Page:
The Houston Independent School District Board of Education on Thursday named the next 11 schools that will be part of the Apollo 20 school turn-around initiative.
The schools, all elementaries, are: Blackshear, Davila, Frost, Grimes, Highland Heights, Isaacs, Kelso, Robinson, Scarborough, Tinsley, and Walnut Bend. The proposal passed on a 5-4 vote, with trustees Paula Harris, Greg Meyers, Manuel Rodriguez Jr., Harvin Moore and Larry Marshall in favor. Trustees Michael Lunceford, Carol Mims Galloway, Juliet Stipeche and Anna Eastman voted against the measure.
The Apollo 20 initiative began in the fall at nine middle schools and high schools, which have implemented a longer school year, longer school days, and intensive tutoring during the school day and on weekends. So far, students at those schools have posted significant gains on math tests used to track their learning. Attendance rates at Apollo schools are up, and suspension rates are down.
Parents of children attending the Apollo 20 schools should be excited about the extra help they’ll be getting, said Superintendent Terry Grier.
“This is not a way to stigmatize schools. This is a way to offer extra help. All of our children need help,” Grier said. “We would want to do this in all of our schools, even the best schools. We’re taking kids from where they are and trying to raise them to where they can be.”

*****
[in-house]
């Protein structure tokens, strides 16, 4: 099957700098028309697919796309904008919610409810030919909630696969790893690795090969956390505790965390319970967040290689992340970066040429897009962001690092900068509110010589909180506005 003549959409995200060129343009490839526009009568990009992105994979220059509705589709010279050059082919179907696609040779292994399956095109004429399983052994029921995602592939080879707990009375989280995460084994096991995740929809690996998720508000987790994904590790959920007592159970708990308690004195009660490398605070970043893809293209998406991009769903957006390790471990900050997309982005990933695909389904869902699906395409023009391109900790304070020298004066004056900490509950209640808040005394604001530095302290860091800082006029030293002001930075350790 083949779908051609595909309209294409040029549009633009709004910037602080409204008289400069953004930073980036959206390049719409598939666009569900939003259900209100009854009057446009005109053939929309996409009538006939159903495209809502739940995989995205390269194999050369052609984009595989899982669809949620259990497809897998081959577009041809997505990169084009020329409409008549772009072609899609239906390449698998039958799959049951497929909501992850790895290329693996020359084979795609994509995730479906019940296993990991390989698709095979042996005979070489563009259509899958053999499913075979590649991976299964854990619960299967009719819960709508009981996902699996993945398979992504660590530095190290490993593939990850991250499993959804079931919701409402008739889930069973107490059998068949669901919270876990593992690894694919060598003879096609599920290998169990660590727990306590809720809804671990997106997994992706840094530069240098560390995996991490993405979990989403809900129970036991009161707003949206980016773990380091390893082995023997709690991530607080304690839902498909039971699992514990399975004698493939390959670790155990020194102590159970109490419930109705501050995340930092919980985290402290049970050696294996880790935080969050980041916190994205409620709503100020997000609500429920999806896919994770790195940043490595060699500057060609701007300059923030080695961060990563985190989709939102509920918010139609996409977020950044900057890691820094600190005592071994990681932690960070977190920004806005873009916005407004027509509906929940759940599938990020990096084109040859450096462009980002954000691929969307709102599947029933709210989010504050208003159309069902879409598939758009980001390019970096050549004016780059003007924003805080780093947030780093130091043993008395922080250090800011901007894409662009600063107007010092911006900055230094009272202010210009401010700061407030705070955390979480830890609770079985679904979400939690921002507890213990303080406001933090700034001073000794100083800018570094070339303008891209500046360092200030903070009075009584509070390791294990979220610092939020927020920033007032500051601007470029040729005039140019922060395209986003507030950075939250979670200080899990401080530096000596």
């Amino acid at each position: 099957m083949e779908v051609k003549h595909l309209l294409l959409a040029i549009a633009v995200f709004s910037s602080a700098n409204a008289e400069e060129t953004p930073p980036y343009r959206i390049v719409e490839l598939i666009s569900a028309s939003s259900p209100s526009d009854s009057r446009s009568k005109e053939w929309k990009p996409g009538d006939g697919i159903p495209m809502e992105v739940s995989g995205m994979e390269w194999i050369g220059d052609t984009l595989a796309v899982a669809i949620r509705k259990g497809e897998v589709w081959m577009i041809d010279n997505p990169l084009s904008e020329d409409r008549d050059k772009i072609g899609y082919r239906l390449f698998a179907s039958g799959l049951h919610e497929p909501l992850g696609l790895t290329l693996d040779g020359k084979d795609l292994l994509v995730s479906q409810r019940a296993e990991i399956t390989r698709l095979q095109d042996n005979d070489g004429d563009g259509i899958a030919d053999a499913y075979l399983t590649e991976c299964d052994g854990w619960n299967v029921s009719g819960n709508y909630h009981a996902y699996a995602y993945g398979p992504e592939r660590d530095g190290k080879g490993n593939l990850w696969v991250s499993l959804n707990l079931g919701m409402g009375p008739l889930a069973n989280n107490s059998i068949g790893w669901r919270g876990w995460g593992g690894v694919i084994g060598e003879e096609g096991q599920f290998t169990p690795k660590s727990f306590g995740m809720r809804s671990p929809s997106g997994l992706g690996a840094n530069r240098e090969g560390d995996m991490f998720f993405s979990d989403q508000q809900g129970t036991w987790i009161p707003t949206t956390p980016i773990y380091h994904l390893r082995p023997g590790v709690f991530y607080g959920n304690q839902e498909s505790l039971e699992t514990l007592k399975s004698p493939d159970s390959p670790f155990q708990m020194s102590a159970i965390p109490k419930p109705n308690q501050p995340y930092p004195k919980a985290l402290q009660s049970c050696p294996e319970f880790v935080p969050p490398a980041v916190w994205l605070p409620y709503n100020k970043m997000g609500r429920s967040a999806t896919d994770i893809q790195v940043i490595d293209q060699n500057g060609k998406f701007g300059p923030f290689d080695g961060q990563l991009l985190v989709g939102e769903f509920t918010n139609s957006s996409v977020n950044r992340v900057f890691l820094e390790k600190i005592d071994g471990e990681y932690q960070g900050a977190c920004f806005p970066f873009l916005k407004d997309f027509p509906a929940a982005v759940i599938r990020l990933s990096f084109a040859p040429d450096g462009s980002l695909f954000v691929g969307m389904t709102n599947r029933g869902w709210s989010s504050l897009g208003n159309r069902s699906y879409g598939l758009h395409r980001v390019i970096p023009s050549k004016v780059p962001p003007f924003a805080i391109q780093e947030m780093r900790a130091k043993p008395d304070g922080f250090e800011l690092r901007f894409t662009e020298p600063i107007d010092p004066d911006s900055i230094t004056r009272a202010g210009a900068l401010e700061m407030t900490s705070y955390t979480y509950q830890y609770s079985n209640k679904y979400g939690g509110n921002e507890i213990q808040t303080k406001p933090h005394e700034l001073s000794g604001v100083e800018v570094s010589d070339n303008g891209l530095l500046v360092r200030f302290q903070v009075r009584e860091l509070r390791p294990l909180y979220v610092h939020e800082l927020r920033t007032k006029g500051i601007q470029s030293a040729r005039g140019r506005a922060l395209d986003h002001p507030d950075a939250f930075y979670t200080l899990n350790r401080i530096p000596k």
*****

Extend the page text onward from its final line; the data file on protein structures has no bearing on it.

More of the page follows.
The Apollo 20 elementary schools will not have a longer school year or a longer school day. But the tutoring and focus on effective teaching that contributed to the early gains at the secondary Apollo 20 schools will be integral parts of the elementary program. The five strategies guiding the Apollo 20 initiative are:
- Human capital (effective teachers and principals at every school)
- More instructional time
- Data-driven instruction
- Intensive tutoring
- Culture of high expectations and no excuses
The Board voted to pay for the Apollo 20 elementary program with about $1.6 million in savings from HISD’s renegotiated contract with Community Education Partners, the company that operates the district’s disciplinary alternative education program. Grier said finding the money to fund the Apollo 20 initiative is critical, even during the state’s school funding crisis.
“We can’t push a pause button on our children’s education during hard financial times,” Grier said.
The Board also took action Thursday in preparation for deep cuts in state funding that will likely result in employee layoffs that will include teachers. In an effort to get an early indication of how many full-time employees intend to voluntarily leave HISD at the end of this school year, the board agreed to offer financial incentives to those who are willing to give early notification of their plans. Typically, the majority of such notifications come in May or June.
The program approved by the Board on Thursday offers financial incentives ranging from $500 to $2,500, depending on years of service, to employees who give notice by March 1 of their intent to resign or retire.
The Board also agreed Thursday to locate the new all-female college preparatory academy at the current location of the Contemporary Learning Center (1906 Cleburne). The school will open in the fall for the 2011–2012 school year.
In addition, trustees approved a timeline and schedule for gathering public input regarding the proposed relocation and repurposing of the Contemporary Learning Center from its current site to the H.P. Carter Career Center (1700 Gregg).